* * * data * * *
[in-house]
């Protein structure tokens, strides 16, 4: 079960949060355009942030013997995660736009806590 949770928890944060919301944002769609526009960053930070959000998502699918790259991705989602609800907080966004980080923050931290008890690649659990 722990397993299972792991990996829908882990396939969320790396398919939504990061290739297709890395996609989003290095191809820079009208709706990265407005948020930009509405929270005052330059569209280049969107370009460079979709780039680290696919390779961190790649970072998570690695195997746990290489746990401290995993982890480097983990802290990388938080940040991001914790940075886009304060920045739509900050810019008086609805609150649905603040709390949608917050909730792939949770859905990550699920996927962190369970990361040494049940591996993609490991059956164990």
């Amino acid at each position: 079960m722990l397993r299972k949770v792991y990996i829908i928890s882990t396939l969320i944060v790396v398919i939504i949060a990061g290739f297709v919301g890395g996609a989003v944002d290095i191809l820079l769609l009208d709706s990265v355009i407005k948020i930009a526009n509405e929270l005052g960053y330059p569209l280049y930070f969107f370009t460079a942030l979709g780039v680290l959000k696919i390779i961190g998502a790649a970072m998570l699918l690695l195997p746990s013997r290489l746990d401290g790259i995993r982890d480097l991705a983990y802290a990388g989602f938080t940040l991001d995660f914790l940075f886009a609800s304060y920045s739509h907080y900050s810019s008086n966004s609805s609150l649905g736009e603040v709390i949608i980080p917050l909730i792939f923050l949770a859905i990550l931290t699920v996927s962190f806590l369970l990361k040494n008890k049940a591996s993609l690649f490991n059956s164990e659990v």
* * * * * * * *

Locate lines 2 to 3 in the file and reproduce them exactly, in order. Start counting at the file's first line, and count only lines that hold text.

């Protein structure tokens, strides 16, 4: 079960949060355009942030013997995660736009806590 949770928890944060919301944002769609526009960053930070959000998502699918790259991705989602609800907080966004980080923050931290008890690649659990 722990397993299972792991990996829908882990396939969320790396398919939504990061290739297709890395996609989003290095191809820079009208709706990265407005948020930009509405929270005052330059569209280049969107370009460079979709780039680290696919390779961190790649970072998570690695195997746990290489746990401290995993982890480097983990802290990388938080940040991001914790940075886009304060920045739509900050810019008086609805609150649905603040709390949608917050909730792939949770859905990550699920996927962190369970990361040494049940591996993609490991059956164990």
């Amino acid at each position: 079960m722990l397993r299972k949770v792991y990996i829908i928890s882990t396939l969320i944060v790396v398919i939504i949060a990061g290739f297709v919301g890395g996609a989003v944002d290095i191809l820079l769609l009208d709706s990265v355009i407005k948020i930009a526009n509405e929270l005052g960053y330059p569209l280049y930070f969107f370009t460079a942030l979709g780039v680290l959000k696919i390779i961190g998502a790649a970072m998570l699918l690695l195997p746990s013997r290489l746990d401290g790259i995993r982890d480097l991705a983990y802290a990388g989602f938080t940040l991001d995660f914790l940075f886009a609800s304060y920045s739509h907080y900050s810019s008086n966004s609805s609150l649905g736009e603040v709390i949608i980080p917050l909730i792939f923050l949770a859905i990550l931290t699920v996927s962190f806590l369970l990361k040494n008890k049940a591996s993609l690649f490991n059956s164990e659990v």